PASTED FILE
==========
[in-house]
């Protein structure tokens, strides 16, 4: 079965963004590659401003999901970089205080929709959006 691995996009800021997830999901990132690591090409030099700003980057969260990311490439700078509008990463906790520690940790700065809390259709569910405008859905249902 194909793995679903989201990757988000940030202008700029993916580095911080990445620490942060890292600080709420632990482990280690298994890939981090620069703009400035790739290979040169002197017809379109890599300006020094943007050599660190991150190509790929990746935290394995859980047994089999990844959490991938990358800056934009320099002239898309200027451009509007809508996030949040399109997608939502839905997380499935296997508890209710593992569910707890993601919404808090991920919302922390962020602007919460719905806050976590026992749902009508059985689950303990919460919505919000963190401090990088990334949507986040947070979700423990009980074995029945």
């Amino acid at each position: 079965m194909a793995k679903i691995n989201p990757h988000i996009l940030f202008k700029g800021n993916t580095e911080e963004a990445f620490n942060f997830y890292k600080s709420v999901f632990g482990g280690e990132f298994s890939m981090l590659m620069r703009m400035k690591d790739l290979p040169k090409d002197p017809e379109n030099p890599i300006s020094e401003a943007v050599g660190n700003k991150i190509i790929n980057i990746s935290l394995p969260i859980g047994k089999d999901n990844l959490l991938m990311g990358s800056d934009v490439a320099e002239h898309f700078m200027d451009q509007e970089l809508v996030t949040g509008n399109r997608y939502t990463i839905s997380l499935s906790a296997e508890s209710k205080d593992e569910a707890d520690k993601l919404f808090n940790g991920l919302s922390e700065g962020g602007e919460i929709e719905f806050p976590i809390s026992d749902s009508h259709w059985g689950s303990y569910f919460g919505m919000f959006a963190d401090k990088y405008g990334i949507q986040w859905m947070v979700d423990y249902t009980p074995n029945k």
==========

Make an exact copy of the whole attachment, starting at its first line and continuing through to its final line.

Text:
[in-house]
């Protein structure tokens, strides 16, 4: 079965963004590659401003999901970089205080929709959006 691995996009800021997830999901990132690591090409030099700003980057969260990311490439700078509008990463906790520690940790700065809390259709569910405008859905249902 194909793995679903989201990757988000940030202008700029993916580095911080990445620490942060890292600080709420632990482990280690298994890939981090620069703009400035790739290979040169002197017809379109890599300006020094943007050599660190991150190509790929990746935290394995859980047994089999990844959490991938990358800056934009320099002239898309200027451009509007809508996030949040399109997608939502839905997380499935296997508890209710593992569910707890993601919404808090991920919302922390962020602007919460719905806050976590026992749902009508059985689950303990919460919505919000963190401090990088990334949507986040947070979700423990009980074995029945």
């Amino acid at each position: 079965m194909a793995k679903i691995n989201p990757h988000i996009l940030f202008k700029g800021n993916t580095e911080e963004a990445f620490n942060f997830y890292k600080s709420v999901f632990g482990g280690e990132f298994s890939m981090l590659m620069r703009m400035k690591d790739l290979p040169k090409d002197p017809e379109n030099p890599i300006s020094e401003a943007v050599g660190n700003k991150i190509i790929n980057i990746s935290l394995p969260i859980g047994k089999d999901n990844l959490l991938m990311g990358s800056d934009v490439a320099e002239h898309f700078m200027d451009q509007e970089l809508v996030t949040g509008n399109r997608y939502t990463i839905s997380l499935s906790a296997e508890s209710k205080d593992e569910a707890d520690k993601l919404f808090n940790g991920l919302s922390e700065g962020g602007e919460i929709e719905f806050p976590i809390s026992d749902s009508h259709w059985g689950s303990y569910f919460g919505m919000f959006a963190d401090k990088y405008g990334i949507q986040w859905m947070v979700d423990y249902t009980p074995n029945k």